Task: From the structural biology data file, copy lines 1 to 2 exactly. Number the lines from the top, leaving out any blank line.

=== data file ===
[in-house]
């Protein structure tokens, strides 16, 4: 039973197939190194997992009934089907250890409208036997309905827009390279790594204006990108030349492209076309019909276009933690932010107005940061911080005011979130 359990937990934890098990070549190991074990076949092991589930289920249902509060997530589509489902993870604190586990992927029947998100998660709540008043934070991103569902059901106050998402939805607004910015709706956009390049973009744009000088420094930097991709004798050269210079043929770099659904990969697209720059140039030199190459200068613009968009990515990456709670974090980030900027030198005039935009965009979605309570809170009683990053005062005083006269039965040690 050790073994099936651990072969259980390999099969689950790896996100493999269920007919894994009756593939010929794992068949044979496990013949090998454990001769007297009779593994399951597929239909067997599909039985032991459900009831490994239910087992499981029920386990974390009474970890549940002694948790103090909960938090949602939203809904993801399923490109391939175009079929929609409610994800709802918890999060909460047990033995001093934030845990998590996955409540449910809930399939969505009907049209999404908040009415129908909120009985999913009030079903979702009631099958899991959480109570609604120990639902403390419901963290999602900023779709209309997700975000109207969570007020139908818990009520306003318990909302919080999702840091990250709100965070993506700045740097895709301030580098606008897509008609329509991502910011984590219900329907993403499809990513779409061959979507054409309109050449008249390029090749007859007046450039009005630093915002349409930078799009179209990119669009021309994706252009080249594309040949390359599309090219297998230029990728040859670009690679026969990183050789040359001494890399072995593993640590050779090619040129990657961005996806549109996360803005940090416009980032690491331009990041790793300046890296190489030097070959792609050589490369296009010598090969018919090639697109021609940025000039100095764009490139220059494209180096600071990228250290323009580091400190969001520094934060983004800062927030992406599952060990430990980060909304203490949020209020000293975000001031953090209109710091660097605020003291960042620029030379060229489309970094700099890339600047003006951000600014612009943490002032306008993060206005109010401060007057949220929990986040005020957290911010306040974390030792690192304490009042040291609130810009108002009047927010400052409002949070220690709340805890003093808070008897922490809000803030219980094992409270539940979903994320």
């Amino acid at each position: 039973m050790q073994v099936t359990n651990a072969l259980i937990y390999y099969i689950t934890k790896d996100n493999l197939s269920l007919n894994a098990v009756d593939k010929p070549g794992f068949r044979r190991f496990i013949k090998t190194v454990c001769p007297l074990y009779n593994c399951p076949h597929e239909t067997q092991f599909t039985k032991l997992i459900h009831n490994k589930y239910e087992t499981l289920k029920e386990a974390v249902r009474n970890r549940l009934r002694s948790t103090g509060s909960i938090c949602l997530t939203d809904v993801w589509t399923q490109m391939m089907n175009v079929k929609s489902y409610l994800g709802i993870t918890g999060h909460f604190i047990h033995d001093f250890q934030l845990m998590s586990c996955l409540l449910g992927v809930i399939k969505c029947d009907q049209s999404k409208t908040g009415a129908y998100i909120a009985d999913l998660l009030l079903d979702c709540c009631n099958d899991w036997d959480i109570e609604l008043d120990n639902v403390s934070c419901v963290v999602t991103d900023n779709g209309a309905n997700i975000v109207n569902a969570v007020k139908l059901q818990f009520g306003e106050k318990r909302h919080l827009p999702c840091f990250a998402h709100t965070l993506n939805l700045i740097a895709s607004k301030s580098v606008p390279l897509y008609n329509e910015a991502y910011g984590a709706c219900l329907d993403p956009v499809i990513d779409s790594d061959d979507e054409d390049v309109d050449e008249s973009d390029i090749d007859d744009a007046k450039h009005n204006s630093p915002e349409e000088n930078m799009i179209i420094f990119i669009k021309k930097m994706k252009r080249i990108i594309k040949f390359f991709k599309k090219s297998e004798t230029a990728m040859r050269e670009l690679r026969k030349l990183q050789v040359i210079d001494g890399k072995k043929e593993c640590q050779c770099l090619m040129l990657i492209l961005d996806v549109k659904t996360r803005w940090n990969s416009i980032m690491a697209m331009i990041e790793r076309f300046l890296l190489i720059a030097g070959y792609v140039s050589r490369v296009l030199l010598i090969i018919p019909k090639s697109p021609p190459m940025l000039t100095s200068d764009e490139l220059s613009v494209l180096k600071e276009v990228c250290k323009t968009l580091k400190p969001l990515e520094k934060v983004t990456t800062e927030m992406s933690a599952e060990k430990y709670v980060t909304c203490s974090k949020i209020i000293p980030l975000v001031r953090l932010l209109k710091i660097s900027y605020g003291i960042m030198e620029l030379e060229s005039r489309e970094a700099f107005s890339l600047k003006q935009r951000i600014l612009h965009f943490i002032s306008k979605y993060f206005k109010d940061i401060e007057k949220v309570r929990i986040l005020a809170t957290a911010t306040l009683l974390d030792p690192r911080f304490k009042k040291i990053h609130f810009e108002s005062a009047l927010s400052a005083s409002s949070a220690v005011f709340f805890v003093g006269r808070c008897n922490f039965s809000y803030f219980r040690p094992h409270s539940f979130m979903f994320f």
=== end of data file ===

[in-house]
């Protein structure tokens, strides 16, 4: 039973197939190194997992009934089907250890409208036997309905827009390279790594204006990108030349492209076309019909276009933690932010107005940061911080005011979130 359990937990934890098990070549190991074990076949092991589930289920249902509060997530589509489902993870604190586990992927029947998100998660709540008043934070991103569902059901106050998402939805607004910015709706956009390049973009744009000088420094930097991709004798050269210079043929770099659904990969697209720059140039030199190459200068613009968009990515990456709670974090980030900027030198005039935009965009979605309570809170009683990053005062005083006269039965040690 050790073994099936651990072969259980390999099969689950790896996100493999269920007919894994009756593939010929794992068949044979496990013949090998454990001769007297009779593994399951597929239909067997599909039985032991459900009831490994239910087992499981029920386990974390009474970890549940002694948790103090909960938090949602939203809904993801399923490109391939175009079929929609409610994800709802918890999060909460047990033995001093934030845990998590996955409540449910809930399939969505009907049209999404908040009415129908909120009985999913009030079903979702009631099958899991959480109570609604120990639902403390419901963290999602900023779709209309997700975000109207969570007020139908818990009520306003318990909302919080999702840091990250709100965070993506700045740097895709301030580098606008897509008609329509991502910011984590219900329907993403499809990513779409061959979507054409309109050449008249390029090749007859007046450039009005630093915002349409930078799009179209990119669009021309994706252009080249594309040949390359599309090219297998230029990728040859670009690679026969990183050789040359001494890399072995593993640590050779090619040129990657961005996806549109996360803005940090416009980032690491331009990041790793300046890296190489030097070959792609050589490369296009010598090969018919090639697109021609940025000039100095764009490139220059494209180096600071990228250290323009580091400190969001520094934060983004800062927030992406599952060990430990980060909304203490949020209020000293975000001031953090209109710091660097605020003291960042620029030379060229489309970094700099890339600047003006951000600014612009943490002032306008993060206005109010401060007057949220929990986040005020957290911010306040974390030792690192304490009042040291609130810009108002009047927010400052409002949070220690709340805890003093808070008897922490809000803030219980094992409270539940979903994320």